Responsible investors are backing a new framework that brings risk, return and impact into sharper focus, writes Sarah Forster, of The Good Economy
Sharing investment risks and returns fairly will be a pivotal factor in alleviating concerns over the value private capital brings to the sector (picture: Getty)
The UK needs more social and affordable housing. Without it, even more households will be at risk of being consigned to temporary accommodation (with their number already close to 100,000, having doubled in the past decade) – and the broader housing crisis that leaves millions in poor quality and unaffordable homes will only worsen.
Private capital has a crucial role to play in driving up supply. The housing sector is unlikely to solve the crisis without drawing on new sources of capital, such as equity-style investment funds, in support of social and affordable providers’ mission.
Funds and similar investment vehicles are well suited to this role. Institutional investors’ search for long-term sustainable returns is aligned with the social and affordable sector’s need for patient capital.
But while enabling housing projects that would otherwise not have been built is clearly beneficial, we need to ensure that private capital serves as a positive force more broadly. It needs to work as a responsible, accountable partner to providers, tenants and other stakeholders.
How can this be achieved? We argue that ensuring responsible partnerships and alleviating concerns over the value private capital brings to the sector hinges on two elements:
- Sharing investment risks and returns fairly
- Reporting impact to underpin transparency
A fair share?
As more private capital enters the sector, concerns over institutional investors’ motivation and integrity and a possible ‘financialisation’ of social housing are inevitable. After all, the sector is a public good, funded with public money.
Moreover, its properties are homes for people – not financial assets to be sweated for the maximum possible yield. Accordingly, investment returns generated from this type of asset need to be seen as appropriate and as a reward for the achievement of genuine impact, as well as the assumption of an equitable proportion of risk.
One recent contribution to assessing these questions is Big Society Capital and The Good Economy’s launch of a descriptive framework of investment models this month. This tool will help clarify whether partners are sharing risks and returns fairly.
It does so by highlighting which partner – fund or provider – bears which risk elements. This involves breaking the broad notion of risk down into its component areas for the sector: planning/development, political/regulatory, rent policy, repair and void.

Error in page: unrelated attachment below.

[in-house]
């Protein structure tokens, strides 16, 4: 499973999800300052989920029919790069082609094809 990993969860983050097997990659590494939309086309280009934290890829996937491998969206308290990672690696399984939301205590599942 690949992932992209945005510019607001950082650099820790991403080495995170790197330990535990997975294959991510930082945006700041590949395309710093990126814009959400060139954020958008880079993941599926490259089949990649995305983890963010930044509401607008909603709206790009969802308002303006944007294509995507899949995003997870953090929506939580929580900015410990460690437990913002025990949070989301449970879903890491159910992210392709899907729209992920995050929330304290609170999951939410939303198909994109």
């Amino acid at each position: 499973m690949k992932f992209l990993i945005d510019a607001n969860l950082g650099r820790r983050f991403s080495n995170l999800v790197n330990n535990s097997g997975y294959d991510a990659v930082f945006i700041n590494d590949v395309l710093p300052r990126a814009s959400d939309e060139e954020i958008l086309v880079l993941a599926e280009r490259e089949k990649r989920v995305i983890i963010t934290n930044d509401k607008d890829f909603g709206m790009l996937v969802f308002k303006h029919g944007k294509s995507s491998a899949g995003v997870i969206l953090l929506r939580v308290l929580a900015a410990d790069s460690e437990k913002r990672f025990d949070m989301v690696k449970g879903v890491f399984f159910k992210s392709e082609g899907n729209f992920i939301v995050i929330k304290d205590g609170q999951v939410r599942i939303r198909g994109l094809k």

In turn, this provides insights that can help answer crucial questions over fairness. Do funds’ financial returns align with the level of risk they assume? Do the partners share risks and returns appropriately?
Comparing like with like
Concerns about some opaqueness in private capital’s approach and contribution to the sector need addressing. Equally, comparing housing investment funds is difficult in the absence of a common standard for measuring, reporting and understanding their full impact.
Both aspects help explain why Big Society Capital and The Good Economy also launched an impact reporting framework this month. Ten investment managers and the Association of Real Estate Funds (AREF) contributed to the project, which aims to highlight impact arising out of responsible partnerships between equity investment funds and RPs.
Developed as part of a broader effort to codify best practice that also includes November 2020’s ESG Sustainability Reporting Standard (SRS) for Social Housing, the framework is targeted to funds seeking to support providers constructively. Crucially, it provides them with a consistent and transparent way of reporting on impact.
This is relevant to both asset owners and social and affordable housing providers. Each is better equipped to select funds with which to work when they can make meaningful comparisons of performance and impact.
Fund managers that adopt the framework must integrate it into their fund measurement and reporting plans. They are also required to commit to its reporting expectations.
When the fair sharing of risks and returns and transparent reporting of impact is assured through these kinds of tools, we see real scope for private capital to contribute positively and significantly to the social and affordable housing sector. For a country in a deep housing crisis, that is a welcome development.
Sarah Forster, chief executive, The Good Economy